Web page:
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Calling for context in Egypt and the Middle East

Date Released: Wed, 6 April 2011 12:38 +0200

“I’ve always been fascinated by the Middle East, especially the upheavals in Egypt that I believe are a continuation of the revolution that started many years ago,” said Mr John Rose recently during one of a series of discussions that formed part of the 2011 Critical Studies Seminar Series hosted by the Departments of Politics and International Studies and Sociology, entitled The Impact of Egypt's Upheavals on the Middle East Peace Process. 

Mr Rose, a Senior Mellon Fellow in the Department of Politics and International Relations on issues relating to the Israel Palestine conflict, delivered two talks, the latter of which was entitled The New Arab Revolution: Contemporary Politics in North Africa and the Middle East. In the series of discussions Mr Rose debated the origins of the current unrest in numerous Arab states, saying that “we are now seeing the effects of treaties and agreements that were signed and enforced many years ago,” and that the charge that Israel is an apartheid-style state is now becoming loud in international media discourse in essence began years ago.

Mr Rose, a leading member of the Socialist Workers Party in England, said the Oslo agreement of 1993, which called for a five-year transitional period in which Israeli forces would withdraw from occupied territories, which did not happen, and a Palestinian authority would be set up, was what 95 percent of people wanted at the time. “There was a collective sigh of relief when it was signed into law on the White House lawn in September 1993,” but Mr Rose said it was, as advocated by leading Palestinian writer and intellectual Edward Said, “in effect an instrument of surrender, a new Versailles. It was similar in terms of the defeat it entrenched among Palestinians to what Germany suffered at the hands of England.”

Mr Rose used this example as an illustration of the complexities of the current political landscape in many Arab states, and said it is necessary to understand the origins of the conflicts. “Although this was a catastrophic surrender the roots actually started earlier with the Israel-Egypt agreement of 1978. We have to go back and understand history in order to understand these issues we are facing now,” he said.

Mr Rose said that many Arab countries felt “very demoralised” with the Israeli victory of the 1948 Arab-Israeli War, which was the first in a series of wars fought between Israel and its Arab neighbours in the long-running Arab-Israeli conflict. “Palestine’s defeat helped fragment the Arab world.” Again, “After the defeat in Vietnam America was looking for proxies to fight American wars on their behalf, and that is exactly what Israel has been doing,” he said.

He further said that the current unrest in Egypt also has roots in contemporary history, in part a response to Egypt’s role as “pawn” for America resulting from the 1978 Agreement. “The new mass democracy movement has been around in different forms for 10 years. There has been unprecedented wide and diverse support for it and it is extremely important,” he said.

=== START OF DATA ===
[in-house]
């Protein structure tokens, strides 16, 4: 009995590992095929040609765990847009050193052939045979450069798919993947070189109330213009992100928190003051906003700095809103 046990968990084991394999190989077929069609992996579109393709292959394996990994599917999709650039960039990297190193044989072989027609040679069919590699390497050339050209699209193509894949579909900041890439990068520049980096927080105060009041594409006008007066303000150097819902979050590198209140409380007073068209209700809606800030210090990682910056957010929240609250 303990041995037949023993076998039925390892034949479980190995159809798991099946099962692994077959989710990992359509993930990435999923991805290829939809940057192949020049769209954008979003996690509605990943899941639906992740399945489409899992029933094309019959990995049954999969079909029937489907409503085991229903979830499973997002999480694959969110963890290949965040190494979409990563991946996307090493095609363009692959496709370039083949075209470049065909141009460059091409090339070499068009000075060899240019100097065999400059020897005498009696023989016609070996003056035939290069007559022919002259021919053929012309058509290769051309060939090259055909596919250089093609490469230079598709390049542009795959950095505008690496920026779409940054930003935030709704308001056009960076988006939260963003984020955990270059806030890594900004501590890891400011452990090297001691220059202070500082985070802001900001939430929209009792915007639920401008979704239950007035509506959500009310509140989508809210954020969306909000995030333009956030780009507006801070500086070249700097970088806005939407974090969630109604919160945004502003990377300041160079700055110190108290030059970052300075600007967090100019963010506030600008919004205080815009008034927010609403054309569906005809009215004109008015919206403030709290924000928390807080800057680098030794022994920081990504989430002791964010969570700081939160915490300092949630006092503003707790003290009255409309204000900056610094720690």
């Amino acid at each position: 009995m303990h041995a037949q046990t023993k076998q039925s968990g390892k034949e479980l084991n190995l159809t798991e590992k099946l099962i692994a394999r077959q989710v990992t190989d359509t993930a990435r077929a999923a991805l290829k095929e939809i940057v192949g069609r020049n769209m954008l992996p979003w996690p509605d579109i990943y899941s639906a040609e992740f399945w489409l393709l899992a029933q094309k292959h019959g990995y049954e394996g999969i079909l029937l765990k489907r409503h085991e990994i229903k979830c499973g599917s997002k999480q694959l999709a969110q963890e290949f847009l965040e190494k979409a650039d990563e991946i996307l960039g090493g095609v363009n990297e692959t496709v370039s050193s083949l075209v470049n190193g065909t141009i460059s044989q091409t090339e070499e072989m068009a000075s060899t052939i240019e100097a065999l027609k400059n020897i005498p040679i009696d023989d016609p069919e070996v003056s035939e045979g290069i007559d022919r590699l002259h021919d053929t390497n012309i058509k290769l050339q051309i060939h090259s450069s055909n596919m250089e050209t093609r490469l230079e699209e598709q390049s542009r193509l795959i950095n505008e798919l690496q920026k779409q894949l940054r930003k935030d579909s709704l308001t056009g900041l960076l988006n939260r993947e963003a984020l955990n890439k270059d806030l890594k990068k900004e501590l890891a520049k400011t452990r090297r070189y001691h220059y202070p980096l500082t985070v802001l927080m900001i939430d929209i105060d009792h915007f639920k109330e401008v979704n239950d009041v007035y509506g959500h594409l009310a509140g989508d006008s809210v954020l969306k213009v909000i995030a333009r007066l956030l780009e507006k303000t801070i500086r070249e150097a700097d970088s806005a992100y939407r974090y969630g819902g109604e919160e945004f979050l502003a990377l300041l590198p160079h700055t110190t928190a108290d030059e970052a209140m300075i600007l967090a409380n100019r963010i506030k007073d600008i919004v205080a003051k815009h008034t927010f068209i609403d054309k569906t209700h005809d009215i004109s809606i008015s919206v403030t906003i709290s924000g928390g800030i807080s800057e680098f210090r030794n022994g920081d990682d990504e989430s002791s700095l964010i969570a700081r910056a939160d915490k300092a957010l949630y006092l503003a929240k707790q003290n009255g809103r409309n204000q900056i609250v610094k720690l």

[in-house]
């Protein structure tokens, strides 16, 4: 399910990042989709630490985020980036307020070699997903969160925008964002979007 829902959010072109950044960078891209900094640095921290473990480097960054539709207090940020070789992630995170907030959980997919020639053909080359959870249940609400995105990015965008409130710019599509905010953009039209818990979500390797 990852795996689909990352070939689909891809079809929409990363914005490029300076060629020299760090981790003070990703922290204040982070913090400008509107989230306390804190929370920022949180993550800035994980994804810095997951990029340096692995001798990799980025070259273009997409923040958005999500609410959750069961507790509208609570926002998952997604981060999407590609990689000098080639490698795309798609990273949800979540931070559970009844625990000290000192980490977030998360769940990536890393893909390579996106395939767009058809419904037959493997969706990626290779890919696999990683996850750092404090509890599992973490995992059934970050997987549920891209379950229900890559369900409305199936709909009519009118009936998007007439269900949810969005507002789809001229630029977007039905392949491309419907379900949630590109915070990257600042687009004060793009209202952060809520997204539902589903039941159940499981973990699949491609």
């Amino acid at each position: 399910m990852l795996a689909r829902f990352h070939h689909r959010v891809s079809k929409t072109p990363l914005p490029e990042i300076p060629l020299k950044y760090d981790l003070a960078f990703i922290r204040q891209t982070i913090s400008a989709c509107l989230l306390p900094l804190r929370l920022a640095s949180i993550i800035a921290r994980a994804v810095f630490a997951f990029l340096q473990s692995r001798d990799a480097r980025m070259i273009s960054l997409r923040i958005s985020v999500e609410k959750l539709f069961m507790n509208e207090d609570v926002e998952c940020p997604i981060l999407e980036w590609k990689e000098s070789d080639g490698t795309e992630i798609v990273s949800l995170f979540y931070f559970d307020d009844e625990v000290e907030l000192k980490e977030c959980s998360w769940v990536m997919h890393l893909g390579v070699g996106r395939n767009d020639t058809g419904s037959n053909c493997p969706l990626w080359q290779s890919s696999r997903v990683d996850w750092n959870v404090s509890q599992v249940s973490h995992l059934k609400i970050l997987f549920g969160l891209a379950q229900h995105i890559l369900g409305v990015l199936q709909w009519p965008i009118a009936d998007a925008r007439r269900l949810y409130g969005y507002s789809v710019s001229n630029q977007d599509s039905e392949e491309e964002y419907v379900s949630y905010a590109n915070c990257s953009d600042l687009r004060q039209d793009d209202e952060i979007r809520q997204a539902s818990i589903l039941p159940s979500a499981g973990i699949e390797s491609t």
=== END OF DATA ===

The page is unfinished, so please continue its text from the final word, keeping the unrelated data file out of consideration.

In considering the “detonating factor” that triggered the recent uprisings in Egypt, which Mr Rose equates to a form of revolution, he suggested the global economic crisis of 2008. “The rise in world food prices added to the resentment already felt by many individuals in Arab states around the world. The revolution was also fuelled by terror of social-economic exclusion,” he said.

In describing the current uprisings in Egypt as a revolution, he distinguished between two types of revolution, notably social and political, and said it is unclear yet as to which one the Egyptian case will become. “A revolution is a process rather than a set of events with no interconnections. All sorts of pressures are at play and we can’t know for sure which way this will unfold,” he said.

Mr Rose said he does hope that regardless of what form it takes, the United States will stay out of the unfolding events. “It is unlikely that the US understand the complex factors that are involved here. Generally, where America has intervened, they have only made things worse. I hope they will stay out of it,” he said.

He believes the central question posed by the unfolding events is “whether or not this movement can address head-on the failures of capitalism? There is something fundamentally flawed with the system, and I ask whether or not this revolution can revive the left which has always been weak and reorganise productive forces in the interest of everyone and not just in the interest of profit,” he said.

Mr Rose is the author of The Myths of Zionism and Israel: The Hijack State – America’s Watchdog in the Middle East.

By Sarah-Jane Bradfield

Photo: Mr John Rose with his book The Myths of Zionism.

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